The sheet formats for this set need to be remembered. The Ża to 2Ża plus the 8a were 16 rows of 5 stamps each; the 3a and 14a 8 rows of 10 stamps each, and the rupee values 5 rows of 12 stamps each. When I first wrote about Aden, I knew very little about plate varieties on this set, but a good deal more has come to light since then. There are a good number of 'T' guidemarks to be found. (We will consider the technical reasons for these on another occasion.) These occur halfway along the design, at the sides, in the case of this set. They were intended to be burnished off the plate but pieces (which may be vertical or horizontal, or both) can remain in the pommels of the daggers. There are re-entries, particularly affecting the 14a, which was the subject of an article by F. Bentley Kettle in Stamp Collecting. I was fortunate enough to find a nice plate flaw in the sky on the Ża, at R6/4.

The 1951 surcharges were carried out on a number of different printings and good shades can also be found here; none are listed by SG, but Commonwealth lists eight. The surcharging was originally carried out on old stock, but new printings were also made, which led to some of the main differences. The 15ct is known with double surcharge and the 2/- with albino (uninked) surcharge; the 50ct has recently been discovered with surcharge double, once albino.

As far as the commemoratives go, there is nothing much on the 1937 Coronation, although I wouldn't mind betting that there are distinct shades to be found which might be possible to allocate to different printings. One item recorded at the time of issue by Douglas Armstrong, the editor of Stamp Collecting, is a missing crossbar to the 'A' in the left value tablet at R15/4. This is elusive.  The Victory issue has one major error, the 2Ża with inverted watermark. These are popular and far from cheap - there are few inverted watermarks in KG VI collecting, especially if the Dominions are excluded. On the 1Ża R7/1 bears examination. It exists in three states; without flaw, with a flaw above the 'D' of 'ADEN', crossing the inner frameline, and with the flaw officially scratched out on the stamp - an almost unbelievable operation for any printer to carry out, but it was done; it can be detected by the fact that complete obliteration is rare, and fibres on the surface of the stamp can be seen to have been lifted. I suppose this could easily be faked, but can't see much point in spoiling a good variety! The 2Ża has a 'falling object' left of the main tower on R9/3, and a nice plate scratch on R7/1 through 'ADEN'. The Silver Wedding low value has a large mark affecting the '48' of '1948' at R2/6.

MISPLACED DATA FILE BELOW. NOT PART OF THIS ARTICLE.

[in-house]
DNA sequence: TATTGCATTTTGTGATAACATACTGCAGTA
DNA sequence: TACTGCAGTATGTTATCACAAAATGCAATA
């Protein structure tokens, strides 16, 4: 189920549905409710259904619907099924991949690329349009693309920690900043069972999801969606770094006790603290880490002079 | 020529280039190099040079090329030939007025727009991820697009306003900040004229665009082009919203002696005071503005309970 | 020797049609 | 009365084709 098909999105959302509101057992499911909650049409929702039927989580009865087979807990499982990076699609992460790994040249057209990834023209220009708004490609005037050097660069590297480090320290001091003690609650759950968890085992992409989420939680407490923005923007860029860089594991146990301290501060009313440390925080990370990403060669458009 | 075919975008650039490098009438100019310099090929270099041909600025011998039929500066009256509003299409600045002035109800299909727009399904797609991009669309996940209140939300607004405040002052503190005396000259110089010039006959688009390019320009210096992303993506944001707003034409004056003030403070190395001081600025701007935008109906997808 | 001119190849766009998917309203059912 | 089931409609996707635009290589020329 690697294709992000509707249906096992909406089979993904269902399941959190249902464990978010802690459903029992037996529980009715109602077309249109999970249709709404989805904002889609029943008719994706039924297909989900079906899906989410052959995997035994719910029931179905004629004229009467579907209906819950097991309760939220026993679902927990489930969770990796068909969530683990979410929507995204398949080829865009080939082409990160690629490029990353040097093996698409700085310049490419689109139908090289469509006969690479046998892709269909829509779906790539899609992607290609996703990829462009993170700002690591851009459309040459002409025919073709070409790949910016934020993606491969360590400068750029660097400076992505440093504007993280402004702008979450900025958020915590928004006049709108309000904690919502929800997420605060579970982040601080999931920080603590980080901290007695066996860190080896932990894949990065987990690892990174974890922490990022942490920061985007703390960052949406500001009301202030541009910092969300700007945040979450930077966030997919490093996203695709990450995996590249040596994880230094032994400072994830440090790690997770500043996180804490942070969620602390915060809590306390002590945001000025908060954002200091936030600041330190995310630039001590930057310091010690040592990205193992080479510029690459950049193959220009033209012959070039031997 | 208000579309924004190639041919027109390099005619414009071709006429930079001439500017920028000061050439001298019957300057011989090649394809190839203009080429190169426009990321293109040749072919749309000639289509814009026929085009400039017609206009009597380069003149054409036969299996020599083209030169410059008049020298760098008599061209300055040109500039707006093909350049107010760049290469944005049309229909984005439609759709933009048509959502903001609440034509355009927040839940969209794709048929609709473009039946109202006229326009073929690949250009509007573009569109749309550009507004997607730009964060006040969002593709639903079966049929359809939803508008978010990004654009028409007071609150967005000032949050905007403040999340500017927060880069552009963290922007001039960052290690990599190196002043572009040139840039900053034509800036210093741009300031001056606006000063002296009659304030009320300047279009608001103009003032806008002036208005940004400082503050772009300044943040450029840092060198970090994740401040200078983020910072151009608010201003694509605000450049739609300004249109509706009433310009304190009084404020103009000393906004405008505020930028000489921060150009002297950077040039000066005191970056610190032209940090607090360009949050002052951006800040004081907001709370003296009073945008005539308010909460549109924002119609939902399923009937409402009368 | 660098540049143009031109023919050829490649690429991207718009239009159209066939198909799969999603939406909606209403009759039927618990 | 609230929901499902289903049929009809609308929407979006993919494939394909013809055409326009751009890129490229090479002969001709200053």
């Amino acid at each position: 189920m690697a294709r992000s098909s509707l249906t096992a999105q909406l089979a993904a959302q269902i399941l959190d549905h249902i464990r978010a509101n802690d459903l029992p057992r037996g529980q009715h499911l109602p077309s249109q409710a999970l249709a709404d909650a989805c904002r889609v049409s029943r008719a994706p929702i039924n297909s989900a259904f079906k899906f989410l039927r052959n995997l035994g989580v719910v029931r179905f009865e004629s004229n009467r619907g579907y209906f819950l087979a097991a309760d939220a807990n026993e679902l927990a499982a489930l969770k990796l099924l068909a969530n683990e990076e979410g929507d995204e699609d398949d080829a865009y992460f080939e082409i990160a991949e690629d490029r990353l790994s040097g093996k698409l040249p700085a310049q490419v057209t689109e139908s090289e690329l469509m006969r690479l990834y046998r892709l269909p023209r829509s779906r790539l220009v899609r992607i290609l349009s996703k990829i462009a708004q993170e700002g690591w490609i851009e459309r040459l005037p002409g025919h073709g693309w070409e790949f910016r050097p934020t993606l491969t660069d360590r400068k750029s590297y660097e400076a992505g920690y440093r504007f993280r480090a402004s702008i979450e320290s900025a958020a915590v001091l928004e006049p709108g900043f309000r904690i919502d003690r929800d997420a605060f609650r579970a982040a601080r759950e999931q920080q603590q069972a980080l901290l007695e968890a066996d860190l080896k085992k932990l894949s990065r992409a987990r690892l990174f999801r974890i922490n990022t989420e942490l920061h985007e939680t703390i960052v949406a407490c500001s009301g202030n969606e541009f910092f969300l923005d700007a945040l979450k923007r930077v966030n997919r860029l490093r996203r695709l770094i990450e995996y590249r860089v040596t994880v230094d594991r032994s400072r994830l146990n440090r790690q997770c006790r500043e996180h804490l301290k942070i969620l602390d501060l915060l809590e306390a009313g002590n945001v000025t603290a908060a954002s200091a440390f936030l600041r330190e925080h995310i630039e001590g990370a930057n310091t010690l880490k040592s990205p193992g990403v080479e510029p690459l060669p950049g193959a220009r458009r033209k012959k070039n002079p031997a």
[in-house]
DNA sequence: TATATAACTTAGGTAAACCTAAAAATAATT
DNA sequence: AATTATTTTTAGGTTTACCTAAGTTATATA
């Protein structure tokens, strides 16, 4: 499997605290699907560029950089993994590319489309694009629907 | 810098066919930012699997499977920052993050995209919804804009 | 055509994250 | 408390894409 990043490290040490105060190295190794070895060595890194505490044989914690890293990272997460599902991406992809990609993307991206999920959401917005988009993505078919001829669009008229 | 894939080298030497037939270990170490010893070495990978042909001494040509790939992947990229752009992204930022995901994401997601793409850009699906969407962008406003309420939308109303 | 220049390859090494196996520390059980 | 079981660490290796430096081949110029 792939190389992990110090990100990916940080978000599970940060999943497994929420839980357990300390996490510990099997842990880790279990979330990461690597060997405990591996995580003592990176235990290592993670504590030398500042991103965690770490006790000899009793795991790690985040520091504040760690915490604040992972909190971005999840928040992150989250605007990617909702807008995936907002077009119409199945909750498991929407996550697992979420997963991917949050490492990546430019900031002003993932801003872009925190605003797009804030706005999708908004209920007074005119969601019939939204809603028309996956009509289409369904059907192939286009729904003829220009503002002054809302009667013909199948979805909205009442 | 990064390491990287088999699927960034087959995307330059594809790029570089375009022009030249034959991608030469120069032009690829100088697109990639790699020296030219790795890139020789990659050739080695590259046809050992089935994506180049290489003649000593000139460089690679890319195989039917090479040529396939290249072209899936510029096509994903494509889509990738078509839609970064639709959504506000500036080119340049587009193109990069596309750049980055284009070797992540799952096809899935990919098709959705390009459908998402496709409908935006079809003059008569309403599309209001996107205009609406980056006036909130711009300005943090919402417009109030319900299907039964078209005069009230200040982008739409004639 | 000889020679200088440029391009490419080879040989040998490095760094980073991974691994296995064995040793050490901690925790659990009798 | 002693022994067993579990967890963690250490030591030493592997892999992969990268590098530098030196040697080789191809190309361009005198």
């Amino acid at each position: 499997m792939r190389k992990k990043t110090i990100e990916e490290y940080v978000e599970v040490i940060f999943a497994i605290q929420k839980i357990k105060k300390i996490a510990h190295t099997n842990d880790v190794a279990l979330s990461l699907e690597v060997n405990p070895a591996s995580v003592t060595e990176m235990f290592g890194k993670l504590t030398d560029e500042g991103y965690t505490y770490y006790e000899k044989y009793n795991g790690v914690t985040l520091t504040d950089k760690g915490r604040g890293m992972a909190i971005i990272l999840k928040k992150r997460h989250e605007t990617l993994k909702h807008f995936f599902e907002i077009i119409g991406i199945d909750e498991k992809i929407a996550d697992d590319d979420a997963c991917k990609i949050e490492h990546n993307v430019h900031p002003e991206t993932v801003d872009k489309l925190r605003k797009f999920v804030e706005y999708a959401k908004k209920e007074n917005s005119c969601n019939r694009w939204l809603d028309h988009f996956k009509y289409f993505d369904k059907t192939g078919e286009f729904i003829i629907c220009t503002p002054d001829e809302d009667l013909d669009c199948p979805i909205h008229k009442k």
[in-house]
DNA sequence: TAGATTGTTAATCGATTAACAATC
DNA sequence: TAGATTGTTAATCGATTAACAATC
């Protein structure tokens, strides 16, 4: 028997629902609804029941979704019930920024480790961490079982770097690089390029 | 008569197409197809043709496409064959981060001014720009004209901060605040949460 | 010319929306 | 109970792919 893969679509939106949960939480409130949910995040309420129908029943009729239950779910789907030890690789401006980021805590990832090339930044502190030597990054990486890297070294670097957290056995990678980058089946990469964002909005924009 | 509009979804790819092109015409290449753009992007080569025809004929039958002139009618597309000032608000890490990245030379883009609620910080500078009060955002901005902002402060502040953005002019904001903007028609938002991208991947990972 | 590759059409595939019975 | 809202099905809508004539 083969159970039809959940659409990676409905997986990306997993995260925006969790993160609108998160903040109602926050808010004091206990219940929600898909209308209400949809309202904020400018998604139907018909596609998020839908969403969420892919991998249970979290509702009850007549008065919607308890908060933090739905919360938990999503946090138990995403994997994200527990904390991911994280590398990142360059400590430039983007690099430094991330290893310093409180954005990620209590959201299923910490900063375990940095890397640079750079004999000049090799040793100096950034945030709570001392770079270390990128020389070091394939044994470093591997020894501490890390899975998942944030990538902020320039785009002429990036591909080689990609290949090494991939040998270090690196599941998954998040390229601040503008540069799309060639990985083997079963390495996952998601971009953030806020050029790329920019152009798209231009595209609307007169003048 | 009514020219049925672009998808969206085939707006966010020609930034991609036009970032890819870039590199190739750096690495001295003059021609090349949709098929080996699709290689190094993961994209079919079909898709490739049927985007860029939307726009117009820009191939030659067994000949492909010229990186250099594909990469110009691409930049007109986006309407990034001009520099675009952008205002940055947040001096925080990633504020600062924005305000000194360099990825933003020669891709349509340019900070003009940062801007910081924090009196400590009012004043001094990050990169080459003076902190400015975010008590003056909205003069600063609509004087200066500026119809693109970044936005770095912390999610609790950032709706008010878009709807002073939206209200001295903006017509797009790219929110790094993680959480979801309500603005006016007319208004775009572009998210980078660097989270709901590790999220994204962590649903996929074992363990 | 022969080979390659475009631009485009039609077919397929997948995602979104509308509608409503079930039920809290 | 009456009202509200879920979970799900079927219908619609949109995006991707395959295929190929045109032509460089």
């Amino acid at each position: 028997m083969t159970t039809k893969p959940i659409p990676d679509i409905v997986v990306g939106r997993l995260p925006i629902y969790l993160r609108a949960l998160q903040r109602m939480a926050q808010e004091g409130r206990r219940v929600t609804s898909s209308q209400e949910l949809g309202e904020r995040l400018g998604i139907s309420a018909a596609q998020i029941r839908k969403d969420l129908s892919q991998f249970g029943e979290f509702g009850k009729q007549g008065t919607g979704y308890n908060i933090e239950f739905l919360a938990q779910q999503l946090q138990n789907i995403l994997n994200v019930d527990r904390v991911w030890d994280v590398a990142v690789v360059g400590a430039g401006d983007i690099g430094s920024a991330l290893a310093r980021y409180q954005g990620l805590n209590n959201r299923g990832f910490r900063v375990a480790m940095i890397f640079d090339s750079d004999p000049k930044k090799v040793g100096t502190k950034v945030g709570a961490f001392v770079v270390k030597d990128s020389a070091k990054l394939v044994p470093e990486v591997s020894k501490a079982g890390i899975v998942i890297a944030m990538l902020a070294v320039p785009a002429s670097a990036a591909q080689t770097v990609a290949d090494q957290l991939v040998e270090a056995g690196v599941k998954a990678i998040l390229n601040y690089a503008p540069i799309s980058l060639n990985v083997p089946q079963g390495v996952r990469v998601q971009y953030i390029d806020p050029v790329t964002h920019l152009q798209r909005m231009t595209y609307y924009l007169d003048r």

The well-known forger of postmarks known as Madame Joseph didn't neglect Aden. Several dates are known and we can illustrate one of 'her' creations. Known dates for Aden are as follows; 28 Mar 42, 28 Mar 43 and 22 Mar 44. Aden Camp was also affected; known dates are 1 Apr 37 and 1 Apr 41

Aden is popular. A general observation for you; countries at the front of the alphabet are more expensive to collect than those at the back. Presumably, this is because of general collectors who work their way through the alphabet. As dealers, we can place a range of bids throughout an auction and, as often as not, end up with little up to 'G' but be increasingly successful thereafter. I would say that this was due to people leaving the room during the course of an auction, but it applies to postal sales as well!

Aden (as well as Somaliland and the surrounding areas) is covered by a specialist group, the editor of whose journal is based in Australia - Gary Brown, PO Box 106, Briar Hill, 3088, Australia. If you contact him, I am sure you will receive a warm welcome. I expect he and/or others from the group will be in touch to tell me about all the things I have left out - you can too - but please be aware that these articles are not intended to be all-inclusive!

Acknowledgements; Global Stamp News and Stamp Magazine, where earlier versions of these articles appeared Richard Lockyer, articles in Gibbons Stamp Monthly, 1986 to date The Printings of King George VI Colonial Stamps, W.J.W. Potter and R.C.M. Shelton, 1952 Stanley Gibbons 'Part 1' British Commonwealth Catalogue Commonwealth King George VI Catalogue 18th edition - Murray Payne Ltd. Iain Murphy